One of the first steps to securing an IT environment, is implementing a successful strategy for managing updates. An update or patch can introduce enhancements or, more important, fix bugs or security flaws. These days, it is the common practice in the industry, to implement tools and processes for managing Microsoft updates in most organizations. The need to keep up with Microsoft release cycles and the famous “Patch Tuesdays” is well understood and adhered to by many.
Malicious actors have also noticed that organizations are improving their security stance by patching Microsoft products. Now, they are looking for alternative grounds to exploit vulnerabilities. In the past years, third-party applications have become the primary attack vector for new malware, and organizations are struggling to provide security updates for these applications within acceptable timeframes.
Most organizations use a wide variety of software from different vendors on their endpoints. These applications may also have bugs and security flaws which need to be addressed properly before they are exploited. For example, browsers like Safari, Firefox and Chrome are often used in IT environments but they are always high up in the rankings when it comes to the amount of severe vulnerabilities.
As a security company, we notice that many organizations have not installed a process, nor do they have the tools to manage their third party applications. This means that in practice, they don’t patch them on a regular basis.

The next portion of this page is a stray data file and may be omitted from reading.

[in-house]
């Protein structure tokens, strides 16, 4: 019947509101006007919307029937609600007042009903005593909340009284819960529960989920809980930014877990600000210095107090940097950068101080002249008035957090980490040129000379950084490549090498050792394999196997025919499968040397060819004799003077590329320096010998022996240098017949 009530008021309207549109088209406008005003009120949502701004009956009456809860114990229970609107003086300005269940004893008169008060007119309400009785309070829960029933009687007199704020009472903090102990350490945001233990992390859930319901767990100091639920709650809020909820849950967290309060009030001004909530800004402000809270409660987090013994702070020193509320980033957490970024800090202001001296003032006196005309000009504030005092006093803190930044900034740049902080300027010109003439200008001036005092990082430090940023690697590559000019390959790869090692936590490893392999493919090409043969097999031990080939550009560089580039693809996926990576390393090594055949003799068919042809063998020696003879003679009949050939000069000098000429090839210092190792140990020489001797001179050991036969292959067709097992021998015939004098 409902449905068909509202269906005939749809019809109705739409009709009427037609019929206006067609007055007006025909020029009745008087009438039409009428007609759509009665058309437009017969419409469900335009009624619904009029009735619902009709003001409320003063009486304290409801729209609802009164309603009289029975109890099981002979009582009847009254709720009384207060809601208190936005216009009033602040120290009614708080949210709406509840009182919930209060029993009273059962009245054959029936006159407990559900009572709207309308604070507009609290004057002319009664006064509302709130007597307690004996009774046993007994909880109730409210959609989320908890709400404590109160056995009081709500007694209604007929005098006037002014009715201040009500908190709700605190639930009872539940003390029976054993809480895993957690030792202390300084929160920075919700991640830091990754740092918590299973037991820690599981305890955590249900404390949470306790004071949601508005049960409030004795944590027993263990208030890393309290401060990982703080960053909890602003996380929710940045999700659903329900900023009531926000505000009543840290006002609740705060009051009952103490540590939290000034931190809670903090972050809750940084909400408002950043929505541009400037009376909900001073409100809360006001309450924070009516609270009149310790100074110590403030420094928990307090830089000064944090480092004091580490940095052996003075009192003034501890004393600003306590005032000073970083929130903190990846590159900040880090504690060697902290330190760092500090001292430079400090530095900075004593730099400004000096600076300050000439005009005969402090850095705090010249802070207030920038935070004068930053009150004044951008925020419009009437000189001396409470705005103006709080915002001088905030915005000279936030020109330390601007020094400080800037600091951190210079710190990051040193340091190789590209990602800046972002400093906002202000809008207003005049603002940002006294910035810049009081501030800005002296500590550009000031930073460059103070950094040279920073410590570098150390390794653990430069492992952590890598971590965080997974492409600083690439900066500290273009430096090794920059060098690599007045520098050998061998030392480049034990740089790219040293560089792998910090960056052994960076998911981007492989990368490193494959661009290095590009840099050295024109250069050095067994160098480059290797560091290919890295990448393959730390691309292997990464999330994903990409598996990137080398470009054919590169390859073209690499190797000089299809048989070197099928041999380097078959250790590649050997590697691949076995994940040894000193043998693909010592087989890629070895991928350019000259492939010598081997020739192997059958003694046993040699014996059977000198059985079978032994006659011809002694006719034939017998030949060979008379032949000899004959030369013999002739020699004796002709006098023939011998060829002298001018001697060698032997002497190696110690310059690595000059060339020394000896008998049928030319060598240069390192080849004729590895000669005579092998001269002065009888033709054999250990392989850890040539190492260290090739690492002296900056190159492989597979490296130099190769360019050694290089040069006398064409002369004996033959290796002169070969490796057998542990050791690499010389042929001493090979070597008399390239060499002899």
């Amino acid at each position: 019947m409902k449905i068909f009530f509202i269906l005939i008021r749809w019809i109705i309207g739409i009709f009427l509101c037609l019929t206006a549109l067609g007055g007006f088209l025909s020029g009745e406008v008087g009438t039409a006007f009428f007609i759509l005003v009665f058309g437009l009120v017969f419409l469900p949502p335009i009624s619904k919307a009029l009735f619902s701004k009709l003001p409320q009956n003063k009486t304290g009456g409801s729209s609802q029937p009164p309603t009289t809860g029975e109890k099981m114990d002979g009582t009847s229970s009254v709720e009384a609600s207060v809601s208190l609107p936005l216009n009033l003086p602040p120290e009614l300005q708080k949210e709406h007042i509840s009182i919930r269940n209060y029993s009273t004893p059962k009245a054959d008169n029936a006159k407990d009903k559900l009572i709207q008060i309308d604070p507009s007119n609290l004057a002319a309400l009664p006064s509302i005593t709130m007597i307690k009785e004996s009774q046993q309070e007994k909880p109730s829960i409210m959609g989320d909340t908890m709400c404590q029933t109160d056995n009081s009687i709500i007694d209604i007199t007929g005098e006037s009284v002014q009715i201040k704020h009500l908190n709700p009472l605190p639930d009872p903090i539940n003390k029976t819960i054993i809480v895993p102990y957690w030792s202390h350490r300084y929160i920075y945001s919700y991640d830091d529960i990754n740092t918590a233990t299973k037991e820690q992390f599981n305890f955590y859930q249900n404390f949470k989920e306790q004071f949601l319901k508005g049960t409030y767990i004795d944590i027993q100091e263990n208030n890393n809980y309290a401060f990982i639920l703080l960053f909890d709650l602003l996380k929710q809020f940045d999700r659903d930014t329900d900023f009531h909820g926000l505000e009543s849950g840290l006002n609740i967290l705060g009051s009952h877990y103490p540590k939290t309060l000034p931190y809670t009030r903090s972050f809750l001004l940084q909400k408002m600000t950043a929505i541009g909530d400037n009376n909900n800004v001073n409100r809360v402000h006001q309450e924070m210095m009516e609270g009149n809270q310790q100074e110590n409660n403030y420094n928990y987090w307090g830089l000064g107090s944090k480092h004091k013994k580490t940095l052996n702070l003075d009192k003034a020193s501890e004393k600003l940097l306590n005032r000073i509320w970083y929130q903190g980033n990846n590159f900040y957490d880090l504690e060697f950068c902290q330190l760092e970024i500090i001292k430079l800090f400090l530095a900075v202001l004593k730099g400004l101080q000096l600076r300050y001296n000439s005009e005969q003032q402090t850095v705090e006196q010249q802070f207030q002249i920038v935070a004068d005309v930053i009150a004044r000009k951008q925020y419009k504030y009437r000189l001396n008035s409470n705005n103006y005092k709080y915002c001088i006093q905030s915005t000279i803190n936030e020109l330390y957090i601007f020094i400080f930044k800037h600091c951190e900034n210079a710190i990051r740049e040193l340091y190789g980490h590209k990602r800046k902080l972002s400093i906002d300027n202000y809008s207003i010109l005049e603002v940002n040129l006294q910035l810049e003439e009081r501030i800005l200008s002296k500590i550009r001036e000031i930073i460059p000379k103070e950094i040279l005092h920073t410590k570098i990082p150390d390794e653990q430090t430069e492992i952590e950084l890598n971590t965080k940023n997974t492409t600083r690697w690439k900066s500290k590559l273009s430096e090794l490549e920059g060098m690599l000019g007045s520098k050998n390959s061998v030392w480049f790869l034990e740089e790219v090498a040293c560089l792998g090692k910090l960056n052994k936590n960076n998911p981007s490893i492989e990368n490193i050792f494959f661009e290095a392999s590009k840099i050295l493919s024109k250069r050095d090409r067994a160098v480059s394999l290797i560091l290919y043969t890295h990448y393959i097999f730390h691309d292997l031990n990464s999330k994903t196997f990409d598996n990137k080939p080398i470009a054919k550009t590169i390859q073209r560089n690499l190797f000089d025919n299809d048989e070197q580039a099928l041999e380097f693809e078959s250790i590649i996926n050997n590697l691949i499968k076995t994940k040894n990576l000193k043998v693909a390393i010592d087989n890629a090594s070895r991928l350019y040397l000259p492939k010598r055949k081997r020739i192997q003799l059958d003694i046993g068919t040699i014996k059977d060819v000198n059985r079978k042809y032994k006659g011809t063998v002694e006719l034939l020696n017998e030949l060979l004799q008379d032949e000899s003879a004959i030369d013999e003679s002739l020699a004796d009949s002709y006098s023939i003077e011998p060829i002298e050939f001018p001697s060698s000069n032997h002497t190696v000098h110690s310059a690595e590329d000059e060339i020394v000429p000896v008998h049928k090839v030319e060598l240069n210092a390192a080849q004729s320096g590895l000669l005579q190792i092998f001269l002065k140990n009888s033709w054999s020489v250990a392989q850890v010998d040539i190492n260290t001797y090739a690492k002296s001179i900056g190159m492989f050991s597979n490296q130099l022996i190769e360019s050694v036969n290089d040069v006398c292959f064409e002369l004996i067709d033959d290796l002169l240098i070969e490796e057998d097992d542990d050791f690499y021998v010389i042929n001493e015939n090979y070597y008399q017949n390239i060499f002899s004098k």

We recommend putting in place a process that allows regular updates of third party updates, much like Microsoft’s phased approach. This helps with making your organization capable to cope with zero-day exploits. The three-phased approach (test-accept-production) in combination with an emergency release process is therefore common practice.
Applications and their updates are released in many different forms and flavors. When introducing new applications in an environment, it is common that they are repackaged to include specific settings or customizations. Not only is this resource intensive, it also implies that future updates for the application will require a similar packaging effort.
To diminish the operational burden and to reduce the time it takes to respond to vulnerabilities we recommend picking a vendor and tool that automates the intake process for common applications. Even better if you can integrate it with existing solutions like Microsoft Endpoint Manager. Organizations with a modern endpoint management approach are almost required to integrate it with Microsoft Intune. For organizations who have a classic or hybrid setup, an integration with MEM Configuration Manager is key.
The image below is an example of a third party patch management solution that is capable of publishing new applications and application updates in Microsoft Intune. The solution runs in the background at a scheduled interval and publishes objects into the MEM admin center web console.
The final step is detailed reporting and dashboarding. Dashboards – for example in Power BI – are necessary to track status and progress of the deployment waves in one glance. Dashboards are also useful for creating visuals for management. Complementary reports are desired to provide further details and to deep dive into any potential issues that may occur during a deployment.
In this blog post, we shortly explained why third party application patching is essential and how we approach this topic at SecWise. Are you looking to implement a similar framework or do you need help with getting started? Do not hesitate to reach out without any obligation.